Oh, my gosh, I’m glad we’re not on the Emmys. And, Tony, is that I get like a 32nd limit? No. The truth of the matter is I look at that a little bit differently. And think about, you know, my life’s work and what do we want to, you know, be thankful for, and hoping that these three keys have really, you know, simplify things for all people in all businesses, you know, to get grounded and to really get in touch with doing as Don will affectionately call the slog of hard work, which by the way, doesn’t take very long but it is hard, but when you clarify It’s a bit of like striking gold because it’s it really becomes your permanent Northstar and all especially in these difficult times you know exactly how to lead. But I would be remiss if I didn’t acknowledge, you know, my husband who, who consistently pushes me to better and I’m a Virgo to begin with, so my God, like, nauseum it can, it can always be better. He’s always after the magical, you know, the experience of remembrance, and that takes, you know, Virgo perfectionism to a whole other level. But I wouldn’t be here without that without him without dawn without people like Warren rust hand who I know you also had a guest who’s been an incredible mentor, these last number of years, Simon Sinek, for really pushing him over the edge on this journey to really understand not the complexity, not the complexity, but the simplicity of understanding how to infuse Implement purpose so that it really gets you to the point of true productivity where profit reveals itself. And, you know, to Don’s gals who said, Oh my gosh, you’re such a great story to tell. And it’s not just for marketing. And I would love to write a book with you. So to my partner in crime to a man I’m, you know, I joke with like, I’ve now bound in the Library of Congress with it’s just, it’s so fun to walk that, you know, two completely different walks of life coming out with a unified voice, trying to really help people leading companies doing things in a more purposeful way to be more fulfilled and more valued. So I’d be remiss for not remembering at least, you know, of course, my kids for putting up with me because God knows I’m like the weekend mom. But, you know, the list kind of goes on I just for the people who push me honestly, it’d be better every day because God knows I’ve got a lot to improve on. Hmm.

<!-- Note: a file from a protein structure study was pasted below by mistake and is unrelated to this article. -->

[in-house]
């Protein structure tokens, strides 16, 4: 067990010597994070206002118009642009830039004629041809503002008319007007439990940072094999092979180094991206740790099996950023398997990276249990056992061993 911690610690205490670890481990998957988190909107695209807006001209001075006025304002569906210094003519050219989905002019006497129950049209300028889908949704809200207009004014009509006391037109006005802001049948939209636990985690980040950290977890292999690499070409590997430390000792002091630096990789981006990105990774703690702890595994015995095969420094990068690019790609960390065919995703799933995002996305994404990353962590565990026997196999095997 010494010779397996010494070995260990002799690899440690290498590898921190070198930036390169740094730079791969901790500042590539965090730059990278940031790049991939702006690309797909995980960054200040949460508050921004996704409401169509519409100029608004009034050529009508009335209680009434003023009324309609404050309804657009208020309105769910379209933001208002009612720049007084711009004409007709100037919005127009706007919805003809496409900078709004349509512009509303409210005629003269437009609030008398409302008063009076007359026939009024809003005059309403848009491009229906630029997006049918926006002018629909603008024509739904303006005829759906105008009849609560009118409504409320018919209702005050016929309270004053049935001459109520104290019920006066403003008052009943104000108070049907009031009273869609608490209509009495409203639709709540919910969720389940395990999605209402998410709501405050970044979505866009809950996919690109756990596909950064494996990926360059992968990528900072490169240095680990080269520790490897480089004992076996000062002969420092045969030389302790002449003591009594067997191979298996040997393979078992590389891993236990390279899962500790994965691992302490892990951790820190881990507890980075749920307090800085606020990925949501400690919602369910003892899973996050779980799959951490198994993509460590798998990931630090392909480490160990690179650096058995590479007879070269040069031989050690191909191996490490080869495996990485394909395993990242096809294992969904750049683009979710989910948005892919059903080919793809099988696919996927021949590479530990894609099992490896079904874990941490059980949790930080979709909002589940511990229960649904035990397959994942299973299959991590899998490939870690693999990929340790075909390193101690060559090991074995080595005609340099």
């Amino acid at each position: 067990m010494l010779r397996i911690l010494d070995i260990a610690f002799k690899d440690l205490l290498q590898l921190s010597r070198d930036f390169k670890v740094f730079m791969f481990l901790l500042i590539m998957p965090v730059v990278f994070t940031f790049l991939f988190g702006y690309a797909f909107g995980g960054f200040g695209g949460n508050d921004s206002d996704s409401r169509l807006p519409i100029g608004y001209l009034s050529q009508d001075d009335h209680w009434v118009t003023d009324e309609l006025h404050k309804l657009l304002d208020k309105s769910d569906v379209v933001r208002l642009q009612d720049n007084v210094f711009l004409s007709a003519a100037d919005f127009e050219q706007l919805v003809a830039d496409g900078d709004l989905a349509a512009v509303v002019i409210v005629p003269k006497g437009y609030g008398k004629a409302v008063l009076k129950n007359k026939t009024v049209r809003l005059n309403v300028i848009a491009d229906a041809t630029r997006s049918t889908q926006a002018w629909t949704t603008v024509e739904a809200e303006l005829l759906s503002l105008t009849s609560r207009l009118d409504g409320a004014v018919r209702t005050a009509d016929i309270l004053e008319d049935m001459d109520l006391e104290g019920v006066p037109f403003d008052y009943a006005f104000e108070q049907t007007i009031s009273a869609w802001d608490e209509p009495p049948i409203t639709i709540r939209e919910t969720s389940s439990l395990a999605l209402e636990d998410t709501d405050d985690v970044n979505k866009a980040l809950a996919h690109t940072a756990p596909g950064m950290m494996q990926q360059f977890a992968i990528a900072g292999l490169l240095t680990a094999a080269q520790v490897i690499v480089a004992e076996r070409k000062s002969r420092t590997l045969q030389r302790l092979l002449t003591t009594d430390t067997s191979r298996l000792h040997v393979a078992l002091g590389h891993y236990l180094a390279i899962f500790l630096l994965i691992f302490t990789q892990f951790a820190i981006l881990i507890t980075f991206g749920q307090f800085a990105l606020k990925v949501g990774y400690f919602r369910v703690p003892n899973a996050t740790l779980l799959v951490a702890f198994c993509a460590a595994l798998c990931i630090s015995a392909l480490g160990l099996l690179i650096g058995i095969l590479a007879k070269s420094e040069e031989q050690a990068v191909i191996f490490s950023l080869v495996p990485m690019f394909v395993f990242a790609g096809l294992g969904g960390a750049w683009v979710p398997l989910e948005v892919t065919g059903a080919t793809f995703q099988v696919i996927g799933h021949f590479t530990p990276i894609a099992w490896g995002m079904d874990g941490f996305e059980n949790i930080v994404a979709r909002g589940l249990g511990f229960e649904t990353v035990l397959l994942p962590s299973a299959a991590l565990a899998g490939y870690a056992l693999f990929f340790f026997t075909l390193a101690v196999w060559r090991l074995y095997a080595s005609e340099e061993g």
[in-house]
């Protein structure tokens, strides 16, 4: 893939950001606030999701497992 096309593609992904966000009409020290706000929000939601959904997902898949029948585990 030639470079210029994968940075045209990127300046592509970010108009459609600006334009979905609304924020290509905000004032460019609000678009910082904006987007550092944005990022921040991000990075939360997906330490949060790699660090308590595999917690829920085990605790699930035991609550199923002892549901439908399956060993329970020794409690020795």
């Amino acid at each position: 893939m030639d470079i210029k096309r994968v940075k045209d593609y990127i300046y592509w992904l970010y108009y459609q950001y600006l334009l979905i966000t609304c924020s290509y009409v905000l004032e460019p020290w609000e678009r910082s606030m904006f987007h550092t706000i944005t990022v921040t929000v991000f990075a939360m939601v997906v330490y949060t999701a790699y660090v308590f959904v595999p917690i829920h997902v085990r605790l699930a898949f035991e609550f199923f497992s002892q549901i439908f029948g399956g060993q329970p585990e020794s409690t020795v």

John Corcoran 39:03
Advantages are the name of the company and how to lead a values-based professional services firm three keys to unlock purpose and profit with your co-author Don scales is the book and where can people learn more about your friend?
Fran Biderman 39:18
They can learn more about me at advantages dotnet we’ve definitely got a robust YouTube channel of snippets. And I would definitely go to three keys book.com we’ve got a fair amount of videos we to come out with a podcast soon on how to build the three keys, you know, impact purpose and profit and they unlock it. So to be
John Corcoran 39:42
another one over to doing a podcast. I’m glad to hear it. Yes, yeah.
John Corcoran 39:47
All right. Good. Good times. All right. Thanks so much, man.
Fran Biderman 39:50
All right. Thanks, John, for having me. Thank you for listening to the smart business revolution podcast with john Corcoran. Find out more at smart business revolution. dot com. And while you’re there, sign up for our email list and join the Revolution Revolution Revolution Revolution. And be listening for the next episode of the smart business revolution podcast.